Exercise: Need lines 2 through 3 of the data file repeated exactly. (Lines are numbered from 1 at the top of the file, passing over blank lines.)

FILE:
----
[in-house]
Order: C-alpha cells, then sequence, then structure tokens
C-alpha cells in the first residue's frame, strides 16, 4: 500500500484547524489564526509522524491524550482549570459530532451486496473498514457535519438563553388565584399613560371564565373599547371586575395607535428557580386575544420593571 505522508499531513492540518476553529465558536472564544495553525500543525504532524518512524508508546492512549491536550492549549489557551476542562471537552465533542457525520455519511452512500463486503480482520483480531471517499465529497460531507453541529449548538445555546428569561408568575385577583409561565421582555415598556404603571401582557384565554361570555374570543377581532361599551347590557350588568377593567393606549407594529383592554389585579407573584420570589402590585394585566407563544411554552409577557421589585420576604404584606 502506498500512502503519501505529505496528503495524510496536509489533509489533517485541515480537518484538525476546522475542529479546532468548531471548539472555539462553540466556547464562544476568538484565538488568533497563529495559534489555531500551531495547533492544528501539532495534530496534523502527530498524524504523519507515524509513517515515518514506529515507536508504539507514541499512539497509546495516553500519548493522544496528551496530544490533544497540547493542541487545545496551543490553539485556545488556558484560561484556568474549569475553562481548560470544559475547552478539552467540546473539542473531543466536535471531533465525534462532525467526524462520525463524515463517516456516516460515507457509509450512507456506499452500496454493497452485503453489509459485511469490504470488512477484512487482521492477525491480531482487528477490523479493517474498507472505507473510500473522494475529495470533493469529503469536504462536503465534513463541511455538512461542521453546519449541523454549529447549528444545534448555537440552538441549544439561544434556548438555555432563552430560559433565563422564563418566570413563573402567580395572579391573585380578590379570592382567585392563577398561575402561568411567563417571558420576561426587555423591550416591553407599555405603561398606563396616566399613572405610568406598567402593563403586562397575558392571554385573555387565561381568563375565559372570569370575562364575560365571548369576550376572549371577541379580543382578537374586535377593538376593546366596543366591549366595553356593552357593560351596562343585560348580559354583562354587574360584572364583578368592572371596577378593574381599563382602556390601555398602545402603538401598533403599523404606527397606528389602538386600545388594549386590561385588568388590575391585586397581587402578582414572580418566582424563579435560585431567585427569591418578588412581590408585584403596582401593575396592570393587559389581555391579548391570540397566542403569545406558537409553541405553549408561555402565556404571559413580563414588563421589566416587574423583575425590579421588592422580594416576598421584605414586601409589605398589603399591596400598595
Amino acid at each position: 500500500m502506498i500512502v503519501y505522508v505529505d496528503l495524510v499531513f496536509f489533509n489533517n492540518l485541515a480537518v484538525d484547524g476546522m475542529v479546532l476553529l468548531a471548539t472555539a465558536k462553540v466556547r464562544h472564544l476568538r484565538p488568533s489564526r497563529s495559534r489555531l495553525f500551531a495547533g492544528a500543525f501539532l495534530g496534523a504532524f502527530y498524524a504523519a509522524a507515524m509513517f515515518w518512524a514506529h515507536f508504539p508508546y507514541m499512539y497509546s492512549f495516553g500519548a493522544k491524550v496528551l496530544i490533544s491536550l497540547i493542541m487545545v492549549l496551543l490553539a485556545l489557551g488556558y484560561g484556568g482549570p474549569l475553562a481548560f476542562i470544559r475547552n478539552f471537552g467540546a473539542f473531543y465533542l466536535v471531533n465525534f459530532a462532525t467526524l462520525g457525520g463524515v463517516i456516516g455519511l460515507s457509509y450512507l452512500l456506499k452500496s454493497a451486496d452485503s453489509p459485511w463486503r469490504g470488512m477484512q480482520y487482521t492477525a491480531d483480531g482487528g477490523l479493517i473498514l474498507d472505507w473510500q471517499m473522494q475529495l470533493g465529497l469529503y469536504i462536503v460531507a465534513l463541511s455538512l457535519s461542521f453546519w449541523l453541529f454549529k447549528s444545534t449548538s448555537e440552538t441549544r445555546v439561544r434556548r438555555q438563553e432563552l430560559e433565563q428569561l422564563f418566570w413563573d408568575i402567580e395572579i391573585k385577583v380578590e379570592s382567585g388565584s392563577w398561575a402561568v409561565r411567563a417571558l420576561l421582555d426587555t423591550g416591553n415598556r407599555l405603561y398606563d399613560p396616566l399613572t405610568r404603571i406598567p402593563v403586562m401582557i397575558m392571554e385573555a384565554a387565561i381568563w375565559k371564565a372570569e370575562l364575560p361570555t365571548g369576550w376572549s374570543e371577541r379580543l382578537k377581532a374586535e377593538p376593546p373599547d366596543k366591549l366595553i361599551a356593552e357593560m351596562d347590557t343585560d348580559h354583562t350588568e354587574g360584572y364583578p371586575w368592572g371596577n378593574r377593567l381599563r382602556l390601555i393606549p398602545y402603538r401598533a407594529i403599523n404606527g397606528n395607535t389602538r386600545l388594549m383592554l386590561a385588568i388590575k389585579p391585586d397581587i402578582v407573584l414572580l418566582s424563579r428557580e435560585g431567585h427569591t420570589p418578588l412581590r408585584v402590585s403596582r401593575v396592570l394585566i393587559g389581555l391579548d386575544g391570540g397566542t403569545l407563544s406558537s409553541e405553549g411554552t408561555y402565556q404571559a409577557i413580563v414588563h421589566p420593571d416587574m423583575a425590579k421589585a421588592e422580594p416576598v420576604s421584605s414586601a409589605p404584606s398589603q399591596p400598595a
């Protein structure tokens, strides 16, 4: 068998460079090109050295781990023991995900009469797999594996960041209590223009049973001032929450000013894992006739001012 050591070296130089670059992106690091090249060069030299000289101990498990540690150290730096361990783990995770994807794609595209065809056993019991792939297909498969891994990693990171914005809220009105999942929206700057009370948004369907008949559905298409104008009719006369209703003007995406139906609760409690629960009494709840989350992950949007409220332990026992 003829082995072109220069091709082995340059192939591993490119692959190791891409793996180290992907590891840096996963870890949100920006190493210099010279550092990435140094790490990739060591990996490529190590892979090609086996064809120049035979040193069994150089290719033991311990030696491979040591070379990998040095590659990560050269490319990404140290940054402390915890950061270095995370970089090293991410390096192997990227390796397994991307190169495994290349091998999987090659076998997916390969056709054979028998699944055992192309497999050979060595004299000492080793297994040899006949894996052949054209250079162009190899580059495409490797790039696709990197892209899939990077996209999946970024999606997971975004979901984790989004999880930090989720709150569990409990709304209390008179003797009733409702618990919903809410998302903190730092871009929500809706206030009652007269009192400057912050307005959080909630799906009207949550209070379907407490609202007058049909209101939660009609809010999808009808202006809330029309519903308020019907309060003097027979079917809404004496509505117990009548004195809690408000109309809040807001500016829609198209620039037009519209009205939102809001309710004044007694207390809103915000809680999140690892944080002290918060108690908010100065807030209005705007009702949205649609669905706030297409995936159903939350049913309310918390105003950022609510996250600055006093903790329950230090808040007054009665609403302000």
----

Order: C-alpha cells, then sequence, then structure tokens
C-alpha cells in the first residue's frame, strides 16, 4: 500500500484547524489564526509522524491524550482549570459530532451486496473498514457535519438563553388565584399613560371564565373599547371586575395607535428557580386575544420593571 505522508499531513492540518476553529465558536472564544495553525500543525504532524518512524508508546492512549491536550492549549489557551476542562471537552465533542457525520455519511452512500463486503480482520483480531471517499465529497460531507453541529449548538445555546428569561408568575385577583409561565421582555415598556404603571401582557384565554361570555374570543377581532361599551347590557350588568377593567393606549407594529383592554389585579407573584420570589402590585394585566407563544411554552409577557421589585420576604404584606 502506498500512502503519501505529505496528503495524510496536509489533509489533517485541515480537518484538525476546522475542529479546532468548531471548539472555539462553540466556547464562544476568538484565538488568533497563529495559534489555531500551531495547533492544528501539532495534530496534523502527530498524524504523519507515524509513517515515518514506529515507536508504539507514541499512539497509546495516553500519548493522544496528551496530544490533544497540547493542541487545545496551543490553539485556545488556558484560561484556568474549569475553562481548560470544559475547552478539552467540546473539542473531543466536535471531533465525534462532525467526524462520525463524515463517516456516516460515507457509509450512507456506499452500496454493497452485503453489509459485511469490504470488512477484512487482521492477525491480531482487528477490523479493517474498507472505507473510500473522494475529495470533493469529503469536504462536503465534513463541511455538512461542521453546519449541523454549529447549528444545534448555537440552538441549544439561544434556548438555555432563552430560559433565563422564563418566570413563573402567580395572579391573585380578590379570592382567585392563577398561575402561568411567563417571558420576561426587555423591550416591553407599555405603561398606563396616566399613572405610568406598567402593563403586562397575558392571554385573555387565561381568563375565559372570569370575562364575560365571548369576550376572549371577541379580543382578537374586535377593538376593546366596543366591549366595553356593552357593560351596562343585560348580559354583562354587574360584572364583578368592572371596577378593574381599563382602556390601555398602545402603538401598533403599523404606527397606528389602538386600545388594549386590561385588568388590575391585586397581587402578582414572580418566582424563579435560585431567585427569591418578588412581590408585584403596582401593575396592570393587559389581555391579548391570540397566542403569545406558537409553541405553549408561555402565556404571559413580563414588563421589566416587574423583575425590579421588592422580594416576598421584605414586601409589605398589603399591596400598595